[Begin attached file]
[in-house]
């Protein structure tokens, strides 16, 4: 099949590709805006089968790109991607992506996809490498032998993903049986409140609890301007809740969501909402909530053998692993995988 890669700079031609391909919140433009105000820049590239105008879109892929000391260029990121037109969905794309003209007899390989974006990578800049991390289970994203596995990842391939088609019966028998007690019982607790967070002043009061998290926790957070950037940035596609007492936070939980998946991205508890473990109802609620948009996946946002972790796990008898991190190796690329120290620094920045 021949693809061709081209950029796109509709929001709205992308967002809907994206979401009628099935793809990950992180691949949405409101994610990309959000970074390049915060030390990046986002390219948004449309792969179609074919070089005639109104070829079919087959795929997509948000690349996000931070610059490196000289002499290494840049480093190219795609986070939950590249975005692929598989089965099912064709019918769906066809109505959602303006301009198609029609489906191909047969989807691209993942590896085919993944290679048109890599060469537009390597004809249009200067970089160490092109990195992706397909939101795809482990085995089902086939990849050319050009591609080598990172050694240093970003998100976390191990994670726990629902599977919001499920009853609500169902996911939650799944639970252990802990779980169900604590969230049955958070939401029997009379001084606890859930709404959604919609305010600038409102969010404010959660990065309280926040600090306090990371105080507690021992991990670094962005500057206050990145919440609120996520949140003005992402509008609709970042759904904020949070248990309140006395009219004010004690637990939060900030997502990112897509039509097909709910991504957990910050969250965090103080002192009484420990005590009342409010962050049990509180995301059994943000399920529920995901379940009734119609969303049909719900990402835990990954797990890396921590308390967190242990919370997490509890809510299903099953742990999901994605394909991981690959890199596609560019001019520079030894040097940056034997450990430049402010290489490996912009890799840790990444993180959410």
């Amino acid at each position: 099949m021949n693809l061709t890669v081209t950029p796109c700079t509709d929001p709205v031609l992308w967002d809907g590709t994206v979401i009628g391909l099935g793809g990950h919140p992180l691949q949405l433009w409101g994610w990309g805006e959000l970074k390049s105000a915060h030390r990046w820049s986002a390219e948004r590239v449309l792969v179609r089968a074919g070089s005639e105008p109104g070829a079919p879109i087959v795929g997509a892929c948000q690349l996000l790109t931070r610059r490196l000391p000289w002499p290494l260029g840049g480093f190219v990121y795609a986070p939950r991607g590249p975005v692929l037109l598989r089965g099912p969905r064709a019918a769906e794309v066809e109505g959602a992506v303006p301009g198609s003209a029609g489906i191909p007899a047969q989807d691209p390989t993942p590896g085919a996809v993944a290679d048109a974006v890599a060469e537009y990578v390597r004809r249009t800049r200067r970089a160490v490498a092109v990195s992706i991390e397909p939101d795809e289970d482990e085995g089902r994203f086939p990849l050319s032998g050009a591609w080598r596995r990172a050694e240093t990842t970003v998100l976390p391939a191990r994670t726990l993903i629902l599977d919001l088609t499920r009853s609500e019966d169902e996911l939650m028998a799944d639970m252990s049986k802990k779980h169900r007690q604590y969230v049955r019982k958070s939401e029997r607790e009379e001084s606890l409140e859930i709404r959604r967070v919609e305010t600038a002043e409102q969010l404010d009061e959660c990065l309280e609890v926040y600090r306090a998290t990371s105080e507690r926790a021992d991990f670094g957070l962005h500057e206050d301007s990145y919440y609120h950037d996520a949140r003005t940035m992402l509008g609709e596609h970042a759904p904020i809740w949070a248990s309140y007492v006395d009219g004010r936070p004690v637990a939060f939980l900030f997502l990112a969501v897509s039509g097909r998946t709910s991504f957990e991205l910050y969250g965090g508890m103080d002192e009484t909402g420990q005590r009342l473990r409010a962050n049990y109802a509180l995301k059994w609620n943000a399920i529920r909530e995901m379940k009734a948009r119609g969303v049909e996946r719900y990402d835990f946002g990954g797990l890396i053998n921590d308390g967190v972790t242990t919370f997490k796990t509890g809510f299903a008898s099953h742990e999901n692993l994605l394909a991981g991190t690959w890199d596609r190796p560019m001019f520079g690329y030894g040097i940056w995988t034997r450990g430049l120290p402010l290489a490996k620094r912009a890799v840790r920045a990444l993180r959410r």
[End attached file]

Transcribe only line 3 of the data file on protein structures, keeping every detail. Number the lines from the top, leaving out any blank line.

């Amino acid at each position: 099949m021949n693809l061709t890669v081209t950029p796109c700079t509709d929001p709205v031609l992308w967002d809907g590709t994206v979401i009628g391909l099935g793809g990950h919140p992180l691949q949405l433009w409101g994610w990309g805006e959000l970074k390049s105000a915060h030390r990046w820049s986002a390219e948004r590239v449309l792969v179609r089968a074919g070089s005639e105008p109104g070829a079919p879109i087959v795929g997509a892929c948000q690349l996000l790109t931070r610059r490196l000391p000289w002499p290494l260029g840049g480093f190219v990121y795609a986070p939950r991607g590249p975005v692929l037109l598989r089965g099912p969905r064709a019918a769906e794309v066809e109505g959602a992506v303006p301009g198609s003209a029609g489906i191909p007899a047969q989807d691209p390989t993942p590896g085919a996809v993944a290679d048109a974006v890599a060469e537009y990578v390597r004809r249009t800049r200067r970089a160490v490498a092109v990195s992706i991390e397909p939101d795809e289970d482990e085995g089902r994203f086939p990849l050319s032998g050009a591609w080598r596995r990172a050694e240093t990842t970003v998100l976390p391939a191990r994670t726990l993903i629902l599977d919001l088609t499920r009853s609500e019966d169902e996911l939650m028998a799944d639970m252990s049986k802990k779980h169900r007690q604590y969230v049955r019982k958070s939401e029997r607790e009379e001084s606890l409140e859930i709404r959604r967070v919609e305010t600038a002043e409102q969010l404010d009061e959660c990065l309280e609890v926040y600090r306090a998290t990371s105080e507690r926790a021992d991990f670094g957070l962005h500057e206050d301007s990145y919440y609120h950037d996520a949140r003005t940035m992402l509008g609709e596609h970042a759904p904020i809740w949070a248990s309140y007492v006395d009219g004010r936070p004690v637990a939060f939980l900030f997502l990112a969501v897509s039509g097909r998946t709910s991504f957990e991205l910050y969250g965090g508890m103080d002192e009484t909402g420990q005590r009342l473990r409010a962050n049990y109802a509180l995301k059994w609620n943000a399920i529920r909530e995901m379940k009734a948009r119609g969303v049909e996946r719900y990402d835990f946002g990954g797990l890396i053998n921590d308390g967190v972790t242990t919370f997490k796990t509890g809510f299903a008898s099953h742990e999901n692993l994605l394909a991981g991190t690959w890199d596609r190796p560019m001019f520079g690329y030894g040097i940056w995988t034997r450990g430049l120290p402010l290489a490996k620094r912009a890799v840790r920045a990444l993180r959410r």